Date of Award

8-2013

Degree Type

Dissertation

Degree Name

Doctor of Philosophy

Major

Business Administration

Major Professor

Bruce K. Behn

Committee Members

Terry L. Neal, Russell Zareztki, Robert M. Fuller

Abstract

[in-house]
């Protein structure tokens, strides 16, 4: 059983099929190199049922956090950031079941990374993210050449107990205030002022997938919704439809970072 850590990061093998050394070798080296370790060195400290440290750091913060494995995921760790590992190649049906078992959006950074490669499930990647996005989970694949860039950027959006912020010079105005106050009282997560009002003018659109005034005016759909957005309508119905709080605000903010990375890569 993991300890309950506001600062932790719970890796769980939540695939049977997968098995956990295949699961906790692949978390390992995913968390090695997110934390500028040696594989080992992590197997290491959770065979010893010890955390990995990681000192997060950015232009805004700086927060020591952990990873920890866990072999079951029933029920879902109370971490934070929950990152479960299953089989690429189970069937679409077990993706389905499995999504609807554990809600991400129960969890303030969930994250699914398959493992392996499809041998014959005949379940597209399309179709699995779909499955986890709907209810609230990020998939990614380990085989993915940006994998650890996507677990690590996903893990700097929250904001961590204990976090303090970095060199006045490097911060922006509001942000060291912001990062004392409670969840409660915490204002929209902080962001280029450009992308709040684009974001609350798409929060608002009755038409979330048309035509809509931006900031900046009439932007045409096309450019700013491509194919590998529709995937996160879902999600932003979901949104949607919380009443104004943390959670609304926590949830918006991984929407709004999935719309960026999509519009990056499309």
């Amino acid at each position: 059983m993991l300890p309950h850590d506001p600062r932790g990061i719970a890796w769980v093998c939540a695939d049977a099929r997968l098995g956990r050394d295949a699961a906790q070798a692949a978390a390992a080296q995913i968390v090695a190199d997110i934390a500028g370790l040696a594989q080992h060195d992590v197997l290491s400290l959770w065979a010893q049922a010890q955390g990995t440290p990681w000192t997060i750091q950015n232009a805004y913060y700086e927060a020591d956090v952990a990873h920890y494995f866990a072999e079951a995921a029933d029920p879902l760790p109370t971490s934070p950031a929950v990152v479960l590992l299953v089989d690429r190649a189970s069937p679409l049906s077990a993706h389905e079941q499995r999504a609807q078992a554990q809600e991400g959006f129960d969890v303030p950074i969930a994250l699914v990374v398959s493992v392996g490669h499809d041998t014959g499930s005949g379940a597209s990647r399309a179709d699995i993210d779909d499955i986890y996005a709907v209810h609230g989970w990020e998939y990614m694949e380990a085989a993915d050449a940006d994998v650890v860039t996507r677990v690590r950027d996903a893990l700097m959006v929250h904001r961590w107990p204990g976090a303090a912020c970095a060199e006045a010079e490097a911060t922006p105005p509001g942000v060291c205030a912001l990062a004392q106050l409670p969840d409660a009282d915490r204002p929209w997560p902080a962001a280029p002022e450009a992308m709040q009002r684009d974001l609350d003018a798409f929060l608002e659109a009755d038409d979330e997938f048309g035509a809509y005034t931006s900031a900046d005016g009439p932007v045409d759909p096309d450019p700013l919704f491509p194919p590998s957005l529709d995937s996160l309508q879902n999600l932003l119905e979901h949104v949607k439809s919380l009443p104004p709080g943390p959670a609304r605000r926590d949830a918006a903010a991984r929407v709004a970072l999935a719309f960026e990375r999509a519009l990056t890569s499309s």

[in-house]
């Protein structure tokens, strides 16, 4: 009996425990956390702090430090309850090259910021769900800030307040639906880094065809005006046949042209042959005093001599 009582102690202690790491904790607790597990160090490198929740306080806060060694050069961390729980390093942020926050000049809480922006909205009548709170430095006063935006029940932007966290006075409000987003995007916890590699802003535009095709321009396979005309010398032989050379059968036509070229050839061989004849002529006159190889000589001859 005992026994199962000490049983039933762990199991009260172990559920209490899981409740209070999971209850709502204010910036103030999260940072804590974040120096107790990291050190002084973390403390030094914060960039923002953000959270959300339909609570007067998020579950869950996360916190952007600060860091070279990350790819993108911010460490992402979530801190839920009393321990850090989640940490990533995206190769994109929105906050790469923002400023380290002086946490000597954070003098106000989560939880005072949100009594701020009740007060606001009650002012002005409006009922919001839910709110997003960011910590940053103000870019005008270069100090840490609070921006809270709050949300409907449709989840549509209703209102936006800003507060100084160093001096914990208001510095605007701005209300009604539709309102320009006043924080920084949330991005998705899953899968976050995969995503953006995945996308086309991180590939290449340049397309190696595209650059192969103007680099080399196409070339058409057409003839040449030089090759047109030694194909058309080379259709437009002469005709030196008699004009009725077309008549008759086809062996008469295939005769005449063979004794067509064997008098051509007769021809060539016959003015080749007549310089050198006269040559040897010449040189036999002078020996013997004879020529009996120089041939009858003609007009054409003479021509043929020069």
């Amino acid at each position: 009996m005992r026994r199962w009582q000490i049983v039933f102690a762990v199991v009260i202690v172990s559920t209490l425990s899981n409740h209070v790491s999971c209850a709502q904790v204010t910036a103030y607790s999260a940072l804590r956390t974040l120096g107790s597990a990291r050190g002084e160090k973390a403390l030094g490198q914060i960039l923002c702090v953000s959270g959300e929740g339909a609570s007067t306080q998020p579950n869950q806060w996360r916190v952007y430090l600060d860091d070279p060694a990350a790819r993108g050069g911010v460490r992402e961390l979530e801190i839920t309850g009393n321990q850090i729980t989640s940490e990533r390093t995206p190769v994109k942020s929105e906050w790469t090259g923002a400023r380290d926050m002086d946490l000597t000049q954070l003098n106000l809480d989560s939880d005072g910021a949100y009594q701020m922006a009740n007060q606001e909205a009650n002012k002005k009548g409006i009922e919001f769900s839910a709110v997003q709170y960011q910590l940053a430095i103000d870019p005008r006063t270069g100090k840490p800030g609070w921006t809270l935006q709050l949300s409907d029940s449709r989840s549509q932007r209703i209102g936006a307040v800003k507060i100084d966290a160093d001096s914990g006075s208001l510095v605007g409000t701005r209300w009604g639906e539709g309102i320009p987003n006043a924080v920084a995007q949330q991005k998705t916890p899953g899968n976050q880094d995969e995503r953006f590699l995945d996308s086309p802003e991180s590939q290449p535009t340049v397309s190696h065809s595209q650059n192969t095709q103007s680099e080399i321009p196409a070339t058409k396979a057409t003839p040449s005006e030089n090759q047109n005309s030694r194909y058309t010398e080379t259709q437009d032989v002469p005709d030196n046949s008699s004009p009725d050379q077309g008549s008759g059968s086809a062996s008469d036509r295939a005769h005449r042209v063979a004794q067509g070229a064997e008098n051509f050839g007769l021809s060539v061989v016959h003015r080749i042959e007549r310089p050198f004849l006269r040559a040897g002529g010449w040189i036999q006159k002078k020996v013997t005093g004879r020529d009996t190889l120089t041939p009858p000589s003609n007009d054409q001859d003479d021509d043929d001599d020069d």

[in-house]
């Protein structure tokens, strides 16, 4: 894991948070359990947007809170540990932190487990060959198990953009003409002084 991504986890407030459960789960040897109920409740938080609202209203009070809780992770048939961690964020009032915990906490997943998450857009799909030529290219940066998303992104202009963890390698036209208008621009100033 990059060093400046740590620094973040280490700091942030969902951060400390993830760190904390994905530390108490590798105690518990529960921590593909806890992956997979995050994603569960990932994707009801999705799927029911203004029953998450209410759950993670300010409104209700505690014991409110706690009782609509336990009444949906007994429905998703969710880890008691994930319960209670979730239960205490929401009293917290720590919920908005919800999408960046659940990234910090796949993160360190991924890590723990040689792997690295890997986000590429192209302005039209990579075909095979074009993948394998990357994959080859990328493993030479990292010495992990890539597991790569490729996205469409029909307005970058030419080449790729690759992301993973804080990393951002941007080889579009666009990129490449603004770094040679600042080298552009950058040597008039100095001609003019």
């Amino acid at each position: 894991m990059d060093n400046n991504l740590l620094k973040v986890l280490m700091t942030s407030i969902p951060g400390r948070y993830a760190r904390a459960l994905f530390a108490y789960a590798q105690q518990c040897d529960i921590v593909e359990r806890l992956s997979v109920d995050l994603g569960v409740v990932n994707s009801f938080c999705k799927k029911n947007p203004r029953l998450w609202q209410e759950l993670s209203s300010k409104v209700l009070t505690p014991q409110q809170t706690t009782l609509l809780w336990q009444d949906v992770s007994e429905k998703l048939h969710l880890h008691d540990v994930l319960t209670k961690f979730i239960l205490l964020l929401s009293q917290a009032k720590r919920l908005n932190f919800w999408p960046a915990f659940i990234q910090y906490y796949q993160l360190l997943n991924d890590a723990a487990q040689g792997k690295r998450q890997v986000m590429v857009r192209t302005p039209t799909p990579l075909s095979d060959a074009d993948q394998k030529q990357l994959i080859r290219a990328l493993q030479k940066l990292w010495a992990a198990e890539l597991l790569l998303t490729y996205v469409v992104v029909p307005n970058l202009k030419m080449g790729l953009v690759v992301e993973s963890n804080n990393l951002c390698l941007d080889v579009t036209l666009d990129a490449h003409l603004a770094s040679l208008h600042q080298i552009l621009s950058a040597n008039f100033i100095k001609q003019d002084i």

In a recent concept release the Public Company Accounting Oversight Board (PCAOB) highlighted concerns regarding auditor independence and auditor objectivity. They expressed concern that auditors may have a bias to accept management’s views, particularly in long auditor tenure relations, and asked for public comments on the idea of mandatory auditor rotation. Prior research has focused primarily on the auditor side of the relation, however, my study considers the collaborative effect of the three parties involved in the financial reporting process (management (Chief Executive Officer (CEO), the auditor, and the audit committee).I find that longer collaborative tenure between the CEO and the auditor is associated with lower positive discretionary accruals (i.e., less earnings management). This finding is contrary to the PCAOB’s concerns regarding long auditor tenure and lower financial reporting quality. I do not find that the joint tenure of the three parties (CEO, auditor and audit committee chair) is significantly associated with earnings management or accrual quality. I also find that the first year of an audit committee chair change is associated with an increase in positive discretionary accruals. This association does not differ based on different lengths of auditor tenure. However, longer collaborative tenure between the auditor and the CEO constrains earnings management and there is an even greater effect when there is an audit committee chair change (i.e., there are lower positive discretionary accruals). This study provides evidence that longer auditor tenure is not necessarily an undesirable situation, either by itself and particularly not if the long tenure is coupled with long tenure of the CEO.

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